Monday, March 7, 2011

Inside Amn Dawla

The Egyptian people have made another important step this weekend in dismantling the remnants of the old regime. With reports of smoke coming out of the Amn Dawla (State Security) headquarters in multiple areas of Egypt, hundreds of Egyptians marched on these buildings to stop the burning of documents.

In Doqqi Central Security blocked the streets surrounding the Amn Dawla HQ as hundreds of protesters surrounded army tanks and called for the dismantling of the apparatus that has been used to suppress the Egyptian people. Many of the youth came armed with stones and sticks, but remained peaceful as they held their rally.

The big news comes out of Alexandria and Nasr City, Cairo which witnessed Egyptian citizens taking over the HQs and uncovering floors of documents and torture devices. Some of the documents had been burned such as one that discusses Ayman Nur’s (the leader of the opposition party, Tomorrow) guilty verdict four days before the court reached a verdict. An article from Al-Masry Al-Youm reports that many of the judges have been cooperating with State Security in reaching verdicts for politically motivated cases.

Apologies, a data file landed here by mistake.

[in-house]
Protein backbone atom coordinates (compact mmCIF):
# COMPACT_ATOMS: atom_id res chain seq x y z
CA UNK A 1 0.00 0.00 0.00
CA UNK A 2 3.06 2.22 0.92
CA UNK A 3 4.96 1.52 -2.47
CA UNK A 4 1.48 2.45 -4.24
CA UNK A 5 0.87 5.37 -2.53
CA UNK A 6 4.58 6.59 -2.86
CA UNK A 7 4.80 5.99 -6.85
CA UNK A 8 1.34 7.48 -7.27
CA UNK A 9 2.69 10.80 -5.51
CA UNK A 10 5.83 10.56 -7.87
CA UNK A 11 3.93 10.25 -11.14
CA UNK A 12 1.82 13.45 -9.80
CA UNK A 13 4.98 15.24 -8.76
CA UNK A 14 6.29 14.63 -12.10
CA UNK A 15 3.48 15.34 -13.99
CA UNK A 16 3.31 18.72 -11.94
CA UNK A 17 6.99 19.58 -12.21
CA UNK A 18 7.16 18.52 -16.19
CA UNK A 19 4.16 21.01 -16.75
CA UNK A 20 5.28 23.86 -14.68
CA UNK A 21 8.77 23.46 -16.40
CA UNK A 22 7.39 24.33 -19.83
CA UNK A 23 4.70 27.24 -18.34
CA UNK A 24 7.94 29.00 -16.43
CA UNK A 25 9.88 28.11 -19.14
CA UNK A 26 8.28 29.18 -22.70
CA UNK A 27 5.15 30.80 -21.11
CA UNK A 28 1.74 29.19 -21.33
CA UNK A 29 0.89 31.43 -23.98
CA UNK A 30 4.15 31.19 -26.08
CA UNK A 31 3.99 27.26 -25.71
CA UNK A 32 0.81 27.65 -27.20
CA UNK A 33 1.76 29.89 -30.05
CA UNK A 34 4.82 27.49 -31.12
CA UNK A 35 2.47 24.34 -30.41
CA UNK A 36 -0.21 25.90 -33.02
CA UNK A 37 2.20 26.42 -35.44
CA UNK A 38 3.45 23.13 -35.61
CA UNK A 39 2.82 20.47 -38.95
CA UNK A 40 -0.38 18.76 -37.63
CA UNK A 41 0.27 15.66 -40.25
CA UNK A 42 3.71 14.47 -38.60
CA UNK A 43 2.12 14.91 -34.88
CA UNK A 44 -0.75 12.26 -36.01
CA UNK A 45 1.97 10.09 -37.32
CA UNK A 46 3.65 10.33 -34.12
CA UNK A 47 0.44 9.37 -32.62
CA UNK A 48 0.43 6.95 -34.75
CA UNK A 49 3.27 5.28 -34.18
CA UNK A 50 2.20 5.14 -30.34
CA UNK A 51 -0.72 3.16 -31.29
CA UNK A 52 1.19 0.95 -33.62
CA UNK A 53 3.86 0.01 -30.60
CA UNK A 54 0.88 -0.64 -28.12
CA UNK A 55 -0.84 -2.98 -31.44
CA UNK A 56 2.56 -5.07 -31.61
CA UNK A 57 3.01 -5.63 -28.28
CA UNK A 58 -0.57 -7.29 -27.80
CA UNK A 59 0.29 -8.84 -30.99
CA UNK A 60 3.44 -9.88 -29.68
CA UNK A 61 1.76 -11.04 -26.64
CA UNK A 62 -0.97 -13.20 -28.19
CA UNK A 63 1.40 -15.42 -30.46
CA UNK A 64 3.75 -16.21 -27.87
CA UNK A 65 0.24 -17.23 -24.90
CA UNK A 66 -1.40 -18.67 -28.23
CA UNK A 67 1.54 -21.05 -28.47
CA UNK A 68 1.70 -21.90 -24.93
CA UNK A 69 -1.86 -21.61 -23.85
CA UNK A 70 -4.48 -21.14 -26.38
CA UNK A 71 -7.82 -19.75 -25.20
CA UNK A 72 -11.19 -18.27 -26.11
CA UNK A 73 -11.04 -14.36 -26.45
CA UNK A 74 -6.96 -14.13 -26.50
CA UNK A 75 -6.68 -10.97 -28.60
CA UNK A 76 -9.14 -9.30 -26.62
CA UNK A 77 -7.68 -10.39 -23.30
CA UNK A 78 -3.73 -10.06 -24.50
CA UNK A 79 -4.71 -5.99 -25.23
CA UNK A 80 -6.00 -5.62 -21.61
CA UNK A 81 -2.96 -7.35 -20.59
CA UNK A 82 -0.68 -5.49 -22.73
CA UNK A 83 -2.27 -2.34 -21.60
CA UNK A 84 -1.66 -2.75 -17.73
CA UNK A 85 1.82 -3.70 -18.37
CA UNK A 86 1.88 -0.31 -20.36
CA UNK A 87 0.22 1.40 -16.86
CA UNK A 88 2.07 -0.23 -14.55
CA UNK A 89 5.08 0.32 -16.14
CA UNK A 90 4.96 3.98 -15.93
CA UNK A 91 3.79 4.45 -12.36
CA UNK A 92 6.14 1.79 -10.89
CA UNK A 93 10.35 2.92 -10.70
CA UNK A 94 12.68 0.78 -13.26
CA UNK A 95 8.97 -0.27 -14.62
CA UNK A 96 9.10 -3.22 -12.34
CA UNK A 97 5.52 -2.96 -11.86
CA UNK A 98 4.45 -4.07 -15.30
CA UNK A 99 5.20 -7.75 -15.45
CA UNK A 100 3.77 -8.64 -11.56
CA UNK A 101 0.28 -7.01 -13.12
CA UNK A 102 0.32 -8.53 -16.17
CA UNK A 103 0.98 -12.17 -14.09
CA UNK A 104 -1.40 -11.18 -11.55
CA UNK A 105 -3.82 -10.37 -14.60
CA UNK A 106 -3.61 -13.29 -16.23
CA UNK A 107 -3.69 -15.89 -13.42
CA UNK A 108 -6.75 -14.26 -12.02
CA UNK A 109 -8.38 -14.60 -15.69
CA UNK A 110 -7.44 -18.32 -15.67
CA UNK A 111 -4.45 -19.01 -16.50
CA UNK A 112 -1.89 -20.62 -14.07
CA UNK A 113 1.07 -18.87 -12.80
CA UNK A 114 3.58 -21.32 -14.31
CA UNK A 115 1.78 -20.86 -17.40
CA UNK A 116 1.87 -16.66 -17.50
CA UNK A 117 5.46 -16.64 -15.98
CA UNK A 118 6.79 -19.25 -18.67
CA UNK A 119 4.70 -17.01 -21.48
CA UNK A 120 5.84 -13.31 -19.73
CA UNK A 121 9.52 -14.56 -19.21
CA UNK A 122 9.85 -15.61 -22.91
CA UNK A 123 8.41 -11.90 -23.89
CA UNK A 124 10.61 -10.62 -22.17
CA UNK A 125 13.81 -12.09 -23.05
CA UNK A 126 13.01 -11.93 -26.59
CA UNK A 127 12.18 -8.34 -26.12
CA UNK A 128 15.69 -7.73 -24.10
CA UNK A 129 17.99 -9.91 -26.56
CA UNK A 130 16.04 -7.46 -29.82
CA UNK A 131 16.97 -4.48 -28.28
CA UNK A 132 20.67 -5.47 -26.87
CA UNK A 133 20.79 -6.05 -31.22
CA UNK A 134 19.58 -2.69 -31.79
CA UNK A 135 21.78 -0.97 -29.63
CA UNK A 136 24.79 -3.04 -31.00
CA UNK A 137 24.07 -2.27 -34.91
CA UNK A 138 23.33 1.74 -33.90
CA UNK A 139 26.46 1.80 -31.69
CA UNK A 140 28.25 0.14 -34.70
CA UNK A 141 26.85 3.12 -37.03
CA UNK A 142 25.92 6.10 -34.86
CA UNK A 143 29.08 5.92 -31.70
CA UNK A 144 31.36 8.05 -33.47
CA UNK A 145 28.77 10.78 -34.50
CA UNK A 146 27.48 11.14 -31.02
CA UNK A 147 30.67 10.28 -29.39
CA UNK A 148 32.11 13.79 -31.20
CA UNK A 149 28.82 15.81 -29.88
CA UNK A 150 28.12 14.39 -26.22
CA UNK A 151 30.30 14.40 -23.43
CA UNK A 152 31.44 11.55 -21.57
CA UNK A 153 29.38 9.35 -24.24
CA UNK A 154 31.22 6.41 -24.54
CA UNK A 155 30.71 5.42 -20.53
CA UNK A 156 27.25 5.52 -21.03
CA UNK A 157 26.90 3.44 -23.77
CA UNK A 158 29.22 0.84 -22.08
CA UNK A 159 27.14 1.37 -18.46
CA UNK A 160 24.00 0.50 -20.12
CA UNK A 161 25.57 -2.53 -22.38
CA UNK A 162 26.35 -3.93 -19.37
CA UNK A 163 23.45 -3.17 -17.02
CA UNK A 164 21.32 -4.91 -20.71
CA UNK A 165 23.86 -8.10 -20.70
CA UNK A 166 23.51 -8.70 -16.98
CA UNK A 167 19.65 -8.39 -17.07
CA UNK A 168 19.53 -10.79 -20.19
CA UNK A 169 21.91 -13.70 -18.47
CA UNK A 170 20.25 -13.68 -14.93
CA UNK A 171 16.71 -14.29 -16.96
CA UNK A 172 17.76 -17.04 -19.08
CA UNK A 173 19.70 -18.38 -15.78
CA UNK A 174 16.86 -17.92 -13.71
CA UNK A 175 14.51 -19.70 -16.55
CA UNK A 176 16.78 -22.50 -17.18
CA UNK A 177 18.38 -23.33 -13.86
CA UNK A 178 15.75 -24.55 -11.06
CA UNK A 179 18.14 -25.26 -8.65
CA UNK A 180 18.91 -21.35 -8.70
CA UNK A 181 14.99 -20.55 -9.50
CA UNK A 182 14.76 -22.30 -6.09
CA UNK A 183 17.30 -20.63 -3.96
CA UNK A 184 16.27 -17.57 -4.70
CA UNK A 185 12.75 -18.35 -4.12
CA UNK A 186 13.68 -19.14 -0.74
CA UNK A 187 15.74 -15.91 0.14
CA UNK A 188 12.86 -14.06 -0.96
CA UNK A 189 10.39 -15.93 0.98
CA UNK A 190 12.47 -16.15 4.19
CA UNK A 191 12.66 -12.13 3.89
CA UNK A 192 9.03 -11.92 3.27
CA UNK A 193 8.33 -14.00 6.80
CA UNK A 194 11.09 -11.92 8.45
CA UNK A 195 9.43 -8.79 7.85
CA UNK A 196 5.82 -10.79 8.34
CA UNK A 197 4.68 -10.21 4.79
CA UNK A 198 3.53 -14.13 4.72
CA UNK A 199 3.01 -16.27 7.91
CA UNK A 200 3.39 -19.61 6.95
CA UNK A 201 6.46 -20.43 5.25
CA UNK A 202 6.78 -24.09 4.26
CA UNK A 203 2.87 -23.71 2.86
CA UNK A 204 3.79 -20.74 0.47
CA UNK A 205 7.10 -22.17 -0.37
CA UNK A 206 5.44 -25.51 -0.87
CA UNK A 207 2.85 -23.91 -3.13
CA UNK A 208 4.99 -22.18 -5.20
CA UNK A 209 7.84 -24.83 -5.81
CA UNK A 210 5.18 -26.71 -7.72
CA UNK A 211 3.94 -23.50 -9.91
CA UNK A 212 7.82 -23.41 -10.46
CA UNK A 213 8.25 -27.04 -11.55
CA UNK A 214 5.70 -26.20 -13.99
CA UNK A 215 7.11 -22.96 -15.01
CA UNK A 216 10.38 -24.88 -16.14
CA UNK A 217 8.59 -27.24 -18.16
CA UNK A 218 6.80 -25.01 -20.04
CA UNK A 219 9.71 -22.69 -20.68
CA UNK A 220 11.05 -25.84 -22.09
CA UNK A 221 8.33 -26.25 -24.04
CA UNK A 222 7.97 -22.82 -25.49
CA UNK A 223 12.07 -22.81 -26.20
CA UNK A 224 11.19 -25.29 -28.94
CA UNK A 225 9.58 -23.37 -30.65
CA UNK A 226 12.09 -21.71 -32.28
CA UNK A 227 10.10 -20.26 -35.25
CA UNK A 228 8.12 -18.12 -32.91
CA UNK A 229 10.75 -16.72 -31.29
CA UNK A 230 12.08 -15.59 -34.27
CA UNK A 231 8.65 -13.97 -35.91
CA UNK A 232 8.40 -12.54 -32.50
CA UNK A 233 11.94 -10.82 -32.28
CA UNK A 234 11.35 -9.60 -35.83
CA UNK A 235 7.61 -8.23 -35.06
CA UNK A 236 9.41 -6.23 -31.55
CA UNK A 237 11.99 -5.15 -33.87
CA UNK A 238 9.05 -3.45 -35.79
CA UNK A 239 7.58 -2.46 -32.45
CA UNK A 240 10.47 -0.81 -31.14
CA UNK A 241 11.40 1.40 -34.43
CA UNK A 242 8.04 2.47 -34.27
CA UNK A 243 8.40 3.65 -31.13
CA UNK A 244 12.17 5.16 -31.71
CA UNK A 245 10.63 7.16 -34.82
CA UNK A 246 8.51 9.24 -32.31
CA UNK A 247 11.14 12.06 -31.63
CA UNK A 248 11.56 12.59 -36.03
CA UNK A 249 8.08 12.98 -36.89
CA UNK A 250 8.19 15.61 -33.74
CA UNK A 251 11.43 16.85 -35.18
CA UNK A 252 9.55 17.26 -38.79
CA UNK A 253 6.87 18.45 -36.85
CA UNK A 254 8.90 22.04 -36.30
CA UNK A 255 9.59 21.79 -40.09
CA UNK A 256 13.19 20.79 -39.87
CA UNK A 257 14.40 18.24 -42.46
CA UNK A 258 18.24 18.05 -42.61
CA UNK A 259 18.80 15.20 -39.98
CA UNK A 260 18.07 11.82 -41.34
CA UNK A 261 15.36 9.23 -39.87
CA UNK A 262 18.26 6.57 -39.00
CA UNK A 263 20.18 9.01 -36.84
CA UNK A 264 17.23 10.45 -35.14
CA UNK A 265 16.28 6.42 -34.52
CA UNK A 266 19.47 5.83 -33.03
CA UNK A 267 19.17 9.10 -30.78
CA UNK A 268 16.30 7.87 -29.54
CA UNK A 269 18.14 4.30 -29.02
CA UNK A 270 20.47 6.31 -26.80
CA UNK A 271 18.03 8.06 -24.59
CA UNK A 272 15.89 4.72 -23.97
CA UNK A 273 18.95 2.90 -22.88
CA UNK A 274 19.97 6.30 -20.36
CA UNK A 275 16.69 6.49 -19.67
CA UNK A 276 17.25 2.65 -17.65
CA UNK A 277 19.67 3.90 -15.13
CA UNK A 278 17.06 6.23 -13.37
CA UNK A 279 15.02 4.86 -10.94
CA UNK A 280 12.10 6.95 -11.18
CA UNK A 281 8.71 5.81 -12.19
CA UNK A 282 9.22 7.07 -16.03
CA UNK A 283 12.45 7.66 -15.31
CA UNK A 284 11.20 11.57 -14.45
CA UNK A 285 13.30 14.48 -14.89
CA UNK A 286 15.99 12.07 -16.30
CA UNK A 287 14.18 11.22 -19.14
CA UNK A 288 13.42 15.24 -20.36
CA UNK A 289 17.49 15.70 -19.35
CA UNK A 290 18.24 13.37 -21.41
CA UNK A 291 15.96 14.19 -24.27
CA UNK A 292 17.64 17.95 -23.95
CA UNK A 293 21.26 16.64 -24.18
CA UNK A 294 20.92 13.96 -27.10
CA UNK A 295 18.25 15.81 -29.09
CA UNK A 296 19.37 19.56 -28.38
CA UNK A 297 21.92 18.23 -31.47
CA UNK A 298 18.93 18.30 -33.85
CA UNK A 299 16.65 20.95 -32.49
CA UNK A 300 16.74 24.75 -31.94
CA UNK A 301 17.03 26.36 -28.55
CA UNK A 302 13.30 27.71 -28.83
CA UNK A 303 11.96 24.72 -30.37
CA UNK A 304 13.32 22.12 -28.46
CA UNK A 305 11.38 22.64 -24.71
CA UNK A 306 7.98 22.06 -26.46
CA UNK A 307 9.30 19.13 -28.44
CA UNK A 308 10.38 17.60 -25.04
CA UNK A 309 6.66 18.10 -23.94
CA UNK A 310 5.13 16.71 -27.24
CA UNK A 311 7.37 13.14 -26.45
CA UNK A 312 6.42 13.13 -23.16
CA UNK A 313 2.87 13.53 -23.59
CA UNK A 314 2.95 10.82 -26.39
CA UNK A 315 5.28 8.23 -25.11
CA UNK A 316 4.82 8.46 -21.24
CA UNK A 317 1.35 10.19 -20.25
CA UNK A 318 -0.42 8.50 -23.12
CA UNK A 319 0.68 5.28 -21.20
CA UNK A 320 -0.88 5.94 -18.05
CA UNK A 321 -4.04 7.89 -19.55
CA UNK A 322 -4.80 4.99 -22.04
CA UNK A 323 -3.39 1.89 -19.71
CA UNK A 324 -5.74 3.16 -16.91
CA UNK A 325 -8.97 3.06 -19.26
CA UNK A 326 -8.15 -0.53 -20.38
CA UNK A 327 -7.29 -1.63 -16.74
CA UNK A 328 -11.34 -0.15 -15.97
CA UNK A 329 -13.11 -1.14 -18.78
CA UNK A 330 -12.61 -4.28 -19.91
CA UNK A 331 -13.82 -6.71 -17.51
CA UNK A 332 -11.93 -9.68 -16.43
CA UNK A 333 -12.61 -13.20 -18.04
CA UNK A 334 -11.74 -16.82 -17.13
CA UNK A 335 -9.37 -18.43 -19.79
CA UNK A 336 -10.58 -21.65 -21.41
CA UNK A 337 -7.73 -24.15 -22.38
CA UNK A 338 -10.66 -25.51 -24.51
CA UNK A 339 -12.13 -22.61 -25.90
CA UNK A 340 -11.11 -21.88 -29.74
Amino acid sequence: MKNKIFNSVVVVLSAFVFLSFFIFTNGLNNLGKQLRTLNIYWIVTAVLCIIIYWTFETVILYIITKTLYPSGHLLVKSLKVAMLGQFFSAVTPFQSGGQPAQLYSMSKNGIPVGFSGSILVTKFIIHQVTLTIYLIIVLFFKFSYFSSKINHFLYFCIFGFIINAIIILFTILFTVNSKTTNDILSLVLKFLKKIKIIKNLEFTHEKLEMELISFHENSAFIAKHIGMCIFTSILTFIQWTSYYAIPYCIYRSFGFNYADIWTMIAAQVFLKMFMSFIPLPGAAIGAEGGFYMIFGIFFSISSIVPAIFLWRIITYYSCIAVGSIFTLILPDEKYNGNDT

Other documents had been shredded and have been taken out by the bag-full by the protesters, who are ready to put them back together. I similar event happened in Iran when the US Embassy was taken over during their revolution. The books made from them are banned in the US, but I am certain that these will be made public domain by being uploaded the internet. This has already started on Facebook. Another big find are FBI files, which every one anticipates will shed light on America’s rendition program (There is a picture in this Gawker article of an FBI binder).

This is a major boost to the democracy movement in Egypt. Given the Army’s hesitation to hand power to a civilian interim government and their use of tribunals against some of the protesters, the actions taken over the weekend may add momentum to the protesters’ calls for a civilian government. It is an important step at the current moment given that the military has been reportedly using military tribunals to convict some of the protesters of crimes that occurred during the revolution. Hopefully this will strengthen the already strong resolve of the people to make real changes to the current system.

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